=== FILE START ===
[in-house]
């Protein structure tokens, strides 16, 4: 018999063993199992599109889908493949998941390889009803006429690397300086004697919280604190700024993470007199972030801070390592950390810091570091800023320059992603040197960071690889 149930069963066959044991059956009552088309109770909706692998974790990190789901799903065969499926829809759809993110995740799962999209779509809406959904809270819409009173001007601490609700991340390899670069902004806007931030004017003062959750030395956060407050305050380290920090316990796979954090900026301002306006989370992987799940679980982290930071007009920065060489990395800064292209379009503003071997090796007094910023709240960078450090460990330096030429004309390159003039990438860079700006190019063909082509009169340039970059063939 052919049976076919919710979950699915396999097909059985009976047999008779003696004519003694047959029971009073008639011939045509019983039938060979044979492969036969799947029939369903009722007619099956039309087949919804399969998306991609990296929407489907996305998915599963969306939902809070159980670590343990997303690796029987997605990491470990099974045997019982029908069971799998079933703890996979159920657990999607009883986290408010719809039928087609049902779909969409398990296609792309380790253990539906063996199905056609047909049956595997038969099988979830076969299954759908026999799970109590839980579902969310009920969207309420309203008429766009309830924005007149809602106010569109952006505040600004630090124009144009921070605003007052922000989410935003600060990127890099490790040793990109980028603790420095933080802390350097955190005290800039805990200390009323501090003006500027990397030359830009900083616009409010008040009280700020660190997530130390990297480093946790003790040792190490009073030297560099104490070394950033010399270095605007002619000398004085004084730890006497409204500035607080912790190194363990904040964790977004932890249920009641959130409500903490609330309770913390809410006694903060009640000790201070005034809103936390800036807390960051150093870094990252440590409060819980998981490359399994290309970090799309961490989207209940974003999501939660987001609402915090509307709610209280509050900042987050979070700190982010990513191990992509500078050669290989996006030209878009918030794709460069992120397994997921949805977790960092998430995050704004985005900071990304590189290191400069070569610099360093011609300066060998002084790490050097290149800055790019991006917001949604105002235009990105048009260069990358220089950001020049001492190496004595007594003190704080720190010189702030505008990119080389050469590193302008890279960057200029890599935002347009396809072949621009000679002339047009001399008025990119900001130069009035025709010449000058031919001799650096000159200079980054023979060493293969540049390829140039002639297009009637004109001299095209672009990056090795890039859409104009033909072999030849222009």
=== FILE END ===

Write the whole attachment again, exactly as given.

[in-house]
């Protein structure tokens, strides 16, 4: 018999063993199992599109889908493949998941390889009803006429690397300086004697919280604190700024993470007199972030801070390592950390810091570091800023320059992603040197960071690889 149930069963066959044991059956009552088309109770909706692998974790990190789901799903065969499926829809759809993110995740799962999209779509809406959904809270819409009173001007601490609700991340390899670069902004806007931030004017003062959750030395956060407050305050380290920090316990796979954090900026301002306006989370992987799940679980982290930071007009920065060489990395800064292209379009503003071997090796007094910023709240960078450090460990330096030429004309390159003039990438860079700006190019063909082509009169340039970059063939 052919049976076919919710979950699915396999097909059985009976047999008779003696004519003694047959029971009073008639011939045509019983039938060979044979492969036969799947029939369903009722007619099956039309087949919804399969998306991609990296929407489907996305998915599963969306939902809070159980670590343990997303690796029987997605990491470990099974045997019982029908069971799998079933703890996979159920657990999607009883986290408010719809039928087609049902779909969409398990296609792309380790253990539906063996199905056609047909049956595997038969099988979830076969299954759908026999799970109590839980579902969310009920969207309420309203008429766009309830924005007149809602106010569109952006505040600004630090124009144009921070605003007052922000989410935003600060990127890099490790040793990109980028603790420095933080802390350097955190005290800039805990200390009323501090003006500027990397030359830009900083616009409010008040009280700020660190997530130390990297480093946790003790040792190490009073030297560099104490070394950033010399270095605007002619000398004085004084730890006497409204500035607080912790190194363990904040964790977004932890249920009641959130409500903490609330309770913390809410006694903060009640000790201070005034809103936390800036807390960051150093870094990252440590409060819980998981490359399994290309970090799309961490989207209940974003999501939660987001609402915090509307709610209280509050900042987050979070700190982010990513191990992509500078050669290989996006030209878009918030794709460069992120397994997921949805977790960092998430995050704004985005900071990304590189290191400069070569610099360093011609300066060998002084790490050097290149800055790019991006917001949604105002235009990105048009260069990358220089950001020049001492190496004595007594003190704080720190010189702030505008990119080389050469590193302008890279960057200029890599935002347009396809072949621009000679002339047009001399008025990119900001130069009035025709010449000058031919001799650096000159200079980054023979060493293969540049390829140039002639297009009637004109001299095209672009990056090795890039859409104009033909072999030849222009």